Detroit Regional Chamber > Media Coverage > Michigan Voters Losing Trust in Democracy, Education and Economy, Poll Finds

Michigan Voters Losing Trust in Democracy, Education and Economy, Poll Finds

May 29, 2024

The Detroit News
Melissa Nann Burke
May 28, 2024

A new survey of Michigan voters suggests their trust is declining in the institution of democracy, the value of a college education and the stability of the economy, even among those who say they’re personally doing better than before the COVID pandemic.

The poll also asked about whether the use of force, threats or violence is justified under any circumstances in a democracy, and 35% of poll respondents said they believe it is.

Separately, 5% of Michigan voters said that violence is justified if their preferred candidate for president loses the 2024 election after all votes are counted “fairly.” Ninety percent said there would be no justification for violence in that case.

The wide-ranging poll commissioned by the Detroit Regional Chamber ahead of this week’s Mackinac Policy Conference that starts Tuesday in several areas points to a disconnect between reality and what voters perceive to be the truth, particularly regarding the economy and the rate of inflation.

“One thing we’re seeing not just in this survey, but in a multitude of surveys, is voters no longer can agree on some basic facts. We are in this era of misinformation,” said pollster Richard Czuba, founder of the Glengariff Group who conducted the survey. “And because we can’t agree on facts, they can’t analyze the basic fundamentals of what they’re seeing in front of them.”

Some of the survey’s most striking results related to how respondents view the state of democracy, with Czuba blaming the political polarization that’s resulting from misinformation for “undermining” a once shared belief in the institution.

A bipartisan majority, 68% of respondents, said they’re dissatisfied with the condition of American democracy. Only 26% of voters said they were satisfied.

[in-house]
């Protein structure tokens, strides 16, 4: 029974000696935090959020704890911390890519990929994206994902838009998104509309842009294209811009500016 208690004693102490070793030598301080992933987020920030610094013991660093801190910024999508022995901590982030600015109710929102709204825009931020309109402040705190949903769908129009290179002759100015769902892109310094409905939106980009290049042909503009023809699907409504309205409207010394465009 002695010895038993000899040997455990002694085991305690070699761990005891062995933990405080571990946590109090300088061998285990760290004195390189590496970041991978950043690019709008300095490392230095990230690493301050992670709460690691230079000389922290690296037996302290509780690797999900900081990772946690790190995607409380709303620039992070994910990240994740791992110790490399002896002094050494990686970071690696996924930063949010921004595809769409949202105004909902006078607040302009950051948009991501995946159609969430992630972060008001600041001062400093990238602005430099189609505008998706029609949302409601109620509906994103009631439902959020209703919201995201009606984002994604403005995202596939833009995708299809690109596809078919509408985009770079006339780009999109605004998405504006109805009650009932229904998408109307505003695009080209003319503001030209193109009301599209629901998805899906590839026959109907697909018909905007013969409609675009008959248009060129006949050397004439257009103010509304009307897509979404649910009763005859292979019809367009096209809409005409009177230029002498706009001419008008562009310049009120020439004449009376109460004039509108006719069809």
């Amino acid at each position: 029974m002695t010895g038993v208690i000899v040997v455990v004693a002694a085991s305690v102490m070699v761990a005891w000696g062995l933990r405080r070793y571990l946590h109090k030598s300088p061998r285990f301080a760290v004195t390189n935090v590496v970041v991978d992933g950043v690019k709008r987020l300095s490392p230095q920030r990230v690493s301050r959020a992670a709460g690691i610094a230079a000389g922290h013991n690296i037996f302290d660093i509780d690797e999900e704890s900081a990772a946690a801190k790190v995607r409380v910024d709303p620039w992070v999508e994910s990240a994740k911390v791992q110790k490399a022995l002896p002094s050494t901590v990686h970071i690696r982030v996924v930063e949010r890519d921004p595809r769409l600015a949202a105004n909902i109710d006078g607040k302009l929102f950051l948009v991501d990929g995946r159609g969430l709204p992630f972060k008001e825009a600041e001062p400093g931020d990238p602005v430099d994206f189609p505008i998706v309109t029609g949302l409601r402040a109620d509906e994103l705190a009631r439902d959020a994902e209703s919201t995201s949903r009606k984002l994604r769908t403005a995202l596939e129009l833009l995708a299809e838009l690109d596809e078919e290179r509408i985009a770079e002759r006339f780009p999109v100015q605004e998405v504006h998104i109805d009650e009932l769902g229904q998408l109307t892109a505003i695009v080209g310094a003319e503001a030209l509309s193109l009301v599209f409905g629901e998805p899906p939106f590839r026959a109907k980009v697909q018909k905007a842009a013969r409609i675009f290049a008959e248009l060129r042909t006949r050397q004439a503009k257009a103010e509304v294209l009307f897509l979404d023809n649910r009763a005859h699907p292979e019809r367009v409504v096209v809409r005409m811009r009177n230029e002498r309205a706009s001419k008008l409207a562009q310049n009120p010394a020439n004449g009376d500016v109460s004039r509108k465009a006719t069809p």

Asked why they’re unhappy with the state of democracy, Republicans responded “Joe Biden and the Democrats” (23%) and that politicians don’t listen to people (9%), while Democrats blamed partisanship and infighting (27%) and “Donald Trump and the Republicans” (16%). Independent voters also blamed partisanship and infighting (17%).

“We’re doing a lot of pointing fingers at each other,” Czuba said.

The survey of 600 registered voters was conducted May 1-5 and had a margin of error of plus-minus 4 percentage points.

Are authoritarians preferable?

One-third of voters in the poll would not say that democracy is the best form of government. Sixty-seven percent agreed that it was, and one in six (17%) said it “doesn’t really matter” if the U.S. government is democratic or non-democratic.

Another 5% said under certain circumstances, an authoritarian government can be preferable, and 11% did not offer an opinion, according to the survey results. Authoritarian regimes concentrate political power in the hands of a single header or a small group and don’t provide citizens with political rights or civil liberties.

Centrist voters, according to the poll, were more likely to say the form of government doesn’t matter than base Democratic and GOP voters. In addition, 34% of Black respondents said the form of government didn’t matter, compared with 15% of White voters.

Eighty-six percent of Michigan voters consider political violence to be a threat to democracy, with half saying it’s a “serious” threat and 35% saying somewhat a threat. When asked about circumstances when violence or threats might be justified in a democracy, 52% said no circumstances justify violence, but 35% said there are circumstances.

Those circumstances, respondents said, include when a crime is committed (33%), rioting or mobs (8%), terrorism or threats from a foreign power (8%), police responding with force (6%), revolution against federal overreach (5%), the Jan. 6 Capitol riot (5%) and “protests going overboard” (4%).

Ninety percent of respondents said there’s no justification for violence if their preferred presidential candidate loses the 2024 election after their votes are counted fairly, but 5% said violence would be justified. Another 1.5% said it depends on if the votes were really counted fairly, and 4% were undecided.

“While that may not seem like a large number, 5% of our population is a lot of people. I want to point that out,” Czuba said. “That’s a lot of people who believe violence is justified.”

The survey also asked if there would be justification for violence or threats if their presidential candidate loses the 2024 election and their candidate believes the opposing party took illegal or unfair actions to win, despite election officials deeming the count fair.